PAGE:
Journalism author says mainstream media should be 'up in arms' over Matt Taibbi IRS threat
Rindsberg says he believes certain members of the media wanted Taibbi to get in trouble due to him reporting on the censorship of conservatives
Journalist and author of "The Gray Lady Winked" Ashley Rindsberg said Thursday that the mainstream media should have more concern and outrage over the IRS threat that independent journalist Matt Taibbi got after testifying before Congress.
"Not very long ago, the media would have been up in arms, howling with outrage," Rindsberg said on the "John Solomon Reports" podcast. "Not even just if it happened to one of them, but specifically to Matt Taibbi who was once considered a great liberal journalist."
Taibbi testified before the Select Subcommittee on the Weaponization of the Federal Government on March 9, during which he addressed evidence that the federal government actively pressured Big Tech companies to censor user content. Taibbi said that after his testimony, the IRS used intimidation tactics by sending an agent to his home who left a note, claiming the agency rejected his tax filings from years prior due to identity theft concerns.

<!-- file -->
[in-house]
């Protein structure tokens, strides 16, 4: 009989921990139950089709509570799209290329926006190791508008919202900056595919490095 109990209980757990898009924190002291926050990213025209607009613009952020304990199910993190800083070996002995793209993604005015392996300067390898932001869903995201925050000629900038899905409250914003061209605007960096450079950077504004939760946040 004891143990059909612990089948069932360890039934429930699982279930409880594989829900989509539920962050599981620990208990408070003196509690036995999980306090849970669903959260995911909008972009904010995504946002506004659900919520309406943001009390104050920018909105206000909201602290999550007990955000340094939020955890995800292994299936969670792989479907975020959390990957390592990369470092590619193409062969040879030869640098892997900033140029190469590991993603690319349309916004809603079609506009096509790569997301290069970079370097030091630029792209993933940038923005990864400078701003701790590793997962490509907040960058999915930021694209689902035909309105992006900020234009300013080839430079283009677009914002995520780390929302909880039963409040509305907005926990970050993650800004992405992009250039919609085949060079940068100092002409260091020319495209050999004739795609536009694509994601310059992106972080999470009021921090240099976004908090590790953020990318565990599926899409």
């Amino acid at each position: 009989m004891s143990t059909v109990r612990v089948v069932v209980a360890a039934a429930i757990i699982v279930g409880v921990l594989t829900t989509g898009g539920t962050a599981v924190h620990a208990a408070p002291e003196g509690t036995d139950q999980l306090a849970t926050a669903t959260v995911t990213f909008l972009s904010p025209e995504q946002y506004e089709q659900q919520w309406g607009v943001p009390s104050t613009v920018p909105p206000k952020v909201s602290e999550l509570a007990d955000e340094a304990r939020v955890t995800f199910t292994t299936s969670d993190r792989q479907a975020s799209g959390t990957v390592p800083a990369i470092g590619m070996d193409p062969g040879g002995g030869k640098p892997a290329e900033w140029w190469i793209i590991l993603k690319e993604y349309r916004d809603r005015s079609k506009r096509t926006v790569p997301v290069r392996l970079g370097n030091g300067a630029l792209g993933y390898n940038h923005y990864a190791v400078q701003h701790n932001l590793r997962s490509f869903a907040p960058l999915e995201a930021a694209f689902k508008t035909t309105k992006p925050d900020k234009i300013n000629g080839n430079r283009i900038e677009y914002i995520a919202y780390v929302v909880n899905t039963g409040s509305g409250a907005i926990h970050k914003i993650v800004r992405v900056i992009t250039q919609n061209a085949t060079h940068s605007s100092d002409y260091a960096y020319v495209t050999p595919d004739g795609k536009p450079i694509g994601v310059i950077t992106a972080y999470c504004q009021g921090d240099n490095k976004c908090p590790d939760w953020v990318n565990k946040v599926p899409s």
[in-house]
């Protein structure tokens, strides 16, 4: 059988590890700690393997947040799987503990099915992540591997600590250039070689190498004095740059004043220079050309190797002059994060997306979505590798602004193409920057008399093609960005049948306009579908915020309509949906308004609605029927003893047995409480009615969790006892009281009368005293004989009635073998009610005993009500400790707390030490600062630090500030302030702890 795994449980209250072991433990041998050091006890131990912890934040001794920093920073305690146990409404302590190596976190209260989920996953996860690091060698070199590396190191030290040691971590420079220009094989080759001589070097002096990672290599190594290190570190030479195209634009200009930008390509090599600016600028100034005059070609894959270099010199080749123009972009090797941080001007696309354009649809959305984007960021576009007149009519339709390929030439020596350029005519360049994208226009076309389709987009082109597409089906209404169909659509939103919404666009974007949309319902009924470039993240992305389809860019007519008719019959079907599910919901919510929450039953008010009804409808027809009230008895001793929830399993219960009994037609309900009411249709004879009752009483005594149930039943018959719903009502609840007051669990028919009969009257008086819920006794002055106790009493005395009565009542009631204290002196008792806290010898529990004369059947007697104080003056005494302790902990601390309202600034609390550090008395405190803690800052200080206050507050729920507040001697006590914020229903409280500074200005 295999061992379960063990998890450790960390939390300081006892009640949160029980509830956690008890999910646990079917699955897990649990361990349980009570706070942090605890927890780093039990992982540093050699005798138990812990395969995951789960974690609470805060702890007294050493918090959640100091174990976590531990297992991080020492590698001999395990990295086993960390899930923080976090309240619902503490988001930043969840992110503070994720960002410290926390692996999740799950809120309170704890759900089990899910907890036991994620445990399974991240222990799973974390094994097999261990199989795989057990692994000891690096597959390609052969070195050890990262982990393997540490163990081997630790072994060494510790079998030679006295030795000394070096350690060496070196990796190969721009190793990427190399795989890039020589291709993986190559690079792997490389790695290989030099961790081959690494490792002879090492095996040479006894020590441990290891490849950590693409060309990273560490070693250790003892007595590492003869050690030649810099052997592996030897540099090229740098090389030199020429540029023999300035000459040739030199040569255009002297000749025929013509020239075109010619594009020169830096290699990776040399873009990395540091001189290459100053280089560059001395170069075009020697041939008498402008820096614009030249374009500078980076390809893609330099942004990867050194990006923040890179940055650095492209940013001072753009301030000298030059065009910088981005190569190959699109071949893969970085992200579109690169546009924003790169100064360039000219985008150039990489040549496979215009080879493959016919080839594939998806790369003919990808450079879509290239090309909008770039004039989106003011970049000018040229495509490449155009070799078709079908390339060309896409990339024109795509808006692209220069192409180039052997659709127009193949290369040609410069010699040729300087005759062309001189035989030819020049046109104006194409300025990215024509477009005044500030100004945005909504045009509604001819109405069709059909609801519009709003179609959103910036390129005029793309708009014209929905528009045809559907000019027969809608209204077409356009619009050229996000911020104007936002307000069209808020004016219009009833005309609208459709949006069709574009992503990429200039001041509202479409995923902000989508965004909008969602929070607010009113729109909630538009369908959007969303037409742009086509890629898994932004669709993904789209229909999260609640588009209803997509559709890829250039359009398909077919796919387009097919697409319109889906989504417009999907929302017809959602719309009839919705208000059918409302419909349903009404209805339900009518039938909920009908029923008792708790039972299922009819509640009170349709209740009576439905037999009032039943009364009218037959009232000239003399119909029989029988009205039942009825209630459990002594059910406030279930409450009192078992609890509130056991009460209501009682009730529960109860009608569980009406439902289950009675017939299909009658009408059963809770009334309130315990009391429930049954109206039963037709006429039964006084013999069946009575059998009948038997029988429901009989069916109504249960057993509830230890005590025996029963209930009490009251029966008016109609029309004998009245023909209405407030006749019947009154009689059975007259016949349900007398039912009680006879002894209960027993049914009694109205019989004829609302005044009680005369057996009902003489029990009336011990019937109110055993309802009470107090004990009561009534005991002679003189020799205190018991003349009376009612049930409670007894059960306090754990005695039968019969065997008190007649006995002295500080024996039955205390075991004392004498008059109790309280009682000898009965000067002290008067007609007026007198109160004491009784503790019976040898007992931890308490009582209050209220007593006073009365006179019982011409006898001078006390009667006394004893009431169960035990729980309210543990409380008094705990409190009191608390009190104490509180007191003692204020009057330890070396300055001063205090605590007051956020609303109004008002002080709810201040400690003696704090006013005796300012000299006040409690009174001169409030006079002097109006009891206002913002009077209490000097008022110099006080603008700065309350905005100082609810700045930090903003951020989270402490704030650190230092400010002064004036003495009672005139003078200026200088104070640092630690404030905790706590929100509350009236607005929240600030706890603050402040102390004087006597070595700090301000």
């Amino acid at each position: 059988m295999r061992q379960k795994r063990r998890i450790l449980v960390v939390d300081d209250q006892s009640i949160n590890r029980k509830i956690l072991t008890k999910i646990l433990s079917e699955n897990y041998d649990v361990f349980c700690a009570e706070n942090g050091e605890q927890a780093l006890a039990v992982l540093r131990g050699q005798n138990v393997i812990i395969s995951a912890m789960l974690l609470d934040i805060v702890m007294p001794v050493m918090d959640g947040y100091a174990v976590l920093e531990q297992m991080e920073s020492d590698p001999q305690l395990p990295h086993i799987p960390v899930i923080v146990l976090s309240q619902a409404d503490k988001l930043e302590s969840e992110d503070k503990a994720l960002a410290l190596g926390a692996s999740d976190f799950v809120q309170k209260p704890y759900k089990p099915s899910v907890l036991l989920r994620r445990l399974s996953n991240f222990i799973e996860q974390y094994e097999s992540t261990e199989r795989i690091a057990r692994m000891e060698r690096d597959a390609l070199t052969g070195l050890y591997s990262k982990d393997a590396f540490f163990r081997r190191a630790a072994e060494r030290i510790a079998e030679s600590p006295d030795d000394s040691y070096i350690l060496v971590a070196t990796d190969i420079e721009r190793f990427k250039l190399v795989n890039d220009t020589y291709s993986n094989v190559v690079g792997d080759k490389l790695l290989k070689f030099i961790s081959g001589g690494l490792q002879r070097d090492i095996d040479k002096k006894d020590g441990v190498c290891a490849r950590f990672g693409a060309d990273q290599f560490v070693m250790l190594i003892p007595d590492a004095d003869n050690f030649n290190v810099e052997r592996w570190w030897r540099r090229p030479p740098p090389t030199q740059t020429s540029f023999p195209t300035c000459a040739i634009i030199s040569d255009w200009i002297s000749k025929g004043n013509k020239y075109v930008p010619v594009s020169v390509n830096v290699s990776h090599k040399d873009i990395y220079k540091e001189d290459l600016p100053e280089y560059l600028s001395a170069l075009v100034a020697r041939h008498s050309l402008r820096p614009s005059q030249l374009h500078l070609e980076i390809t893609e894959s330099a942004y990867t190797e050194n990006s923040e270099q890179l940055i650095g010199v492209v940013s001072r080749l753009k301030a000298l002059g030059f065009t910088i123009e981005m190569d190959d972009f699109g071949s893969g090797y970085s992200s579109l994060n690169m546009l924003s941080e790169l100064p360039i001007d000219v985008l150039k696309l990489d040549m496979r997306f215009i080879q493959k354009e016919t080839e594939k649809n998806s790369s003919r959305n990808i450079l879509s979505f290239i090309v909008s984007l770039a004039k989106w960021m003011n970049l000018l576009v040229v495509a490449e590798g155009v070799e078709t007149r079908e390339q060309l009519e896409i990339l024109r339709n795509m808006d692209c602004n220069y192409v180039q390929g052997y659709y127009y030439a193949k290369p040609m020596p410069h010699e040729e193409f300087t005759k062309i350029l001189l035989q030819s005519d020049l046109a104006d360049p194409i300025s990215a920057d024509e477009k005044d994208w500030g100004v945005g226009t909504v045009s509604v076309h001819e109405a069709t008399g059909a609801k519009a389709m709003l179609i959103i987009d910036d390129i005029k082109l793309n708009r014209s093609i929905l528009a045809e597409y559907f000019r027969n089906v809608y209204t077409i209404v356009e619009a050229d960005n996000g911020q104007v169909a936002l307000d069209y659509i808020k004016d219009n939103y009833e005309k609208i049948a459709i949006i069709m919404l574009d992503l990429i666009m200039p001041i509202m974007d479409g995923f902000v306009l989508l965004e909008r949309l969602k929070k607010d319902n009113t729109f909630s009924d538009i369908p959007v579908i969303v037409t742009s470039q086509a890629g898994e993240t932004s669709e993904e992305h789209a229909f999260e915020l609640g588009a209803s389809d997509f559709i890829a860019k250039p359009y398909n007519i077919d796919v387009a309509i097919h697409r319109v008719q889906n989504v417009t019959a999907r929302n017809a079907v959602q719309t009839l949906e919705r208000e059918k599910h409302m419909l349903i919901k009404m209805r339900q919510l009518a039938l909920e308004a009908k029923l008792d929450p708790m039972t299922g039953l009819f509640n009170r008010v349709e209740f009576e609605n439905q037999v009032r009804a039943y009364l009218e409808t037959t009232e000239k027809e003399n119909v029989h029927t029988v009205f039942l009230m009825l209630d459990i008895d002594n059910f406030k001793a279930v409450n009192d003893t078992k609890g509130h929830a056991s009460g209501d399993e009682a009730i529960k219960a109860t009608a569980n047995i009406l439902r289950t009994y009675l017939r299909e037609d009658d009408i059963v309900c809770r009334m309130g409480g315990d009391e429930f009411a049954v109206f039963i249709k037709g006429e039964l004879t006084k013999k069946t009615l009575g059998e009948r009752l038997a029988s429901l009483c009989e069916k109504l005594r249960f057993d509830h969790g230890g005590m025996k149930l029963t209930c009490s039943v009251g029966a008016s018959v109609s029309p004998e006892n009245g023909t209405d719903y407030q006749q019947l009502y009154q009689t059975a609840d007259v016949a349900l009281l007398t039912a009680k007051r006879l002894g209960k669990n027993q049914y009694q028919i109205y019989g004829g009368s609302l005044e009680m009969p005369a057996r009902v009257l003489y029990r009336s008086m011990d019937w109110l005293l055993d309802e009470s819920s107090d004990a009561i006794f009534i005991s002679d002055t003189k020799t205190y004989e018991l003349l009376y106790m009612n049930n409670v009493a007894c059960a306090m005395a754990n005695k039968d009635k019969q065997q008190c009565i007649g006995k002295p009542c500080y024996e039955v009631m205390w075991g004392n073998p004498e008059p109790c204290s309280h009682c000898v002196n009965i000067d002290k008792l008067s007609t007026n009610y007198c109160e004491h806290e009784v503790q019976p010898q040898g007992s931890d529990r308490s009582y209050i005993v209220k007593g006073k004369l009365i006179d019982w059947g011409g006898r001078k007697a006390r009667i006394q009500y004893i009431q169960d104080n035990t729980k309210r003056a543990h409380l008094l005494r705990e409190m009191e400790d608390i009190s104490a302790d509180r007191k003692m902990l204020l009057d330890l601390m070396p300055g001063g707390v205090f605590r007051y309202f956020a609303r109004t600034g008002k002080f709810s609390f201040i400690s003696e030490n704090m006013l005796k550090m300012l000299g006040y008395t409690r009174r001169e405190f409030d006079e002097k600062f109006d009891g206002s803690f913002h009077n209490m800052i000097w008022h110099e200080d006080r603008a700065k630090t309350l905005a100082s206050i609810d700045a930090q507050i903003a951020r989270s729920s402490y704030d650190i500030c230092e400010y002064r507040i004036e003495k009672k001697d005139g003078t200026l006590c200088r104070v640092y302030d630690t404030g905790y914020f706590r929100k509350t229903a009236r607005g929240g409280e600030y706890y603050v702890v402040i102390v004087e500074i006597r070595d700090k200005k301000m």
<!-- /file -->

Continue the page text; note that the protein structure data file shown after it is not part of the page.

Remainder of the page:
Taibbi later said after the incident that he never received any concerns from the IRS until the day he testified.
Taibbi's testimony was based on his reporting as part of the "Twitter Files" series and largely pointed to communications between federal officials and social media executives in which the former flagged posts they considered objectionable for removal by the platform.
Rindsberg said he believes certain members of the media wanted Taibbi to get in trouble due to his reporting on the censorship of conservatives by Twitter, but cautioned his fellow journalists about dismissing this incident.
"They probably thought to themselves 'he got what he deserved,'" Rindsberg said. "But the reality is that that level of brazenness is designed to send a message. It's not designed to be discreet. It's designed to tell the rest of us to be careful."
Rindsberg also addressed the Wall Street Journal reporter detained in Russia on espionage charges.
"Anytime that kind of thing happens to a journalist around the world, especially in a country like Russia, or countries like Iran, Venezuela or Cuba-wherever it does happen, it is never a good outcome," Rindsberg concluded.